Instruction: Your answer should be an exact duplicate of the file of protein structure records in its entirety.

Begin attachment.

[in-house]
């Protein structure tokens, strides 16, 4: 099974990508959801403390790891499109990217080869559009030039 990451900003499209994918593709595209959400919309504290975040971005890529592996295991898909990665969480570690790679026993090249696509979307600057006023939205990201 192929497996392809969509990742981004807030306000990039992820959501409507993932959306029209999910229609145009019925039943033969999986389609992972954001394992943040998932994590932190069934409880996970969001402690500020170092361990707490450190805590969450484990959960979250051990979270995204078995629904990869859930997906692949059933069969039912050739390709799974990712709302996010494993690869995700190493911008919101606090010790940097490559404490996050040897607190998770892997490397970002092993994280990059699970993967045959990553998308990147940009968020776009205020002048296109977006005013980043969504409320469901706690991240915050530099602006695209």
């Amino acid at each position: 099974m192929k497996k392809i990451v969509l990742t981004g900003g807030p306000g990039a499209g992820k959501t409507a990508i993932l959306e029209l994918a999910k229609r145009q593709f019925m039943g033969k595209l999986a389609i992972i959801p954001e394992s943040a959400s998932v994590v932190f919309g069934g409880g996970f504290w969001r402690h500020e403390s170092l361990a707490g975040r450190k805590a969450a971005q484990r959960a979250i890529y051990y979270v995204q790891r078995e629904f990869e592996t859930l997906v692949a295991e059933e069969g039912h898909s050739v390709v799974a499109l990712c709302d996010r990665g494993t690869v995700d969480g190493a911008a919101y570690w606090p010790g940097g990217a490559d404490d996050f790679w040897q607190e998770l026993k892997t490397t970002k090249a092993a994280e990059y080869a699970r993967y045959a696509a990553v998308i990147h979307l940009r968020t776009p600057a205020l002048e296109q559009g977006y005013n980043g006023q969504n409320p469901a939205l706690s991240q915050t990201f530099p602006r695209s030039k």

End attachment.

[in-house]
């Protein structure tokens, strides 16, 4: 099974990508959801403390790891499109990217080869559009030039 990451900003499209994918593709595209959400919309504290975040971005890529592996295991898909990665969480570690790679026993090249696509979307600057006023939205990201 192929497996392809969509990742981004807030306000990039992820959501409507993932959306029209999910229609145009019925039943033969999986389609992972954001394992943040998932994590932190069934409880996970969001402690500020170092361990707490450190805590969450484990959960979250051990979270995204078995629904990869859930997906692949059933069969039912050739390709799974990712709302996010494993690869995700190493911008919101606090010790940097490559404490996050040897607190998770892997490397970002092993994280990059699970993967045959990553998308990147940009968020776009205020002048296109977006005013980043969504409320469901706690991240915050530099602006695209």
């Amino acid at each position: 099974m192929k497996k392809i990451v969509l990742t981004g900003g807030p306000g990039a499209g992820k959501t409507a990508i993932l959306e029209l994918a999910k229609r145009q593709f019925m039943g033969k595209l999986a389609i992972i959801p954001e394992s943040a959400s998932v994590v932190f919309g069934g409880g996970f504290w969001r402690h500020e403390s170092l361990a707490g975040r450190k805590a969450a971005q484990r959960a979250i890529y051990y979270v995204q790891r078995e629904f990869e592996t859930l997906v692949a295991e059933e069969g039912h898909s050739v390709v799974a499109l990712c709302d996010r990665g494993t690869v995700d969480g190493a911008a919101y570690w606090p010790g940097g990217a490559d404490d996050f790679w040897q607190e998770l026993k892997t490397t970002k090249a092993a994280e990059y080869a699970r993967y045959a696509a990553v998308i990147h979307l940009r968020t776009p600057a205020l002048e296109q559009g977006y005013n980043g006023q969504n409320p469901a939205l706690s991240q915050t990201f530099p602006r695209s030039k």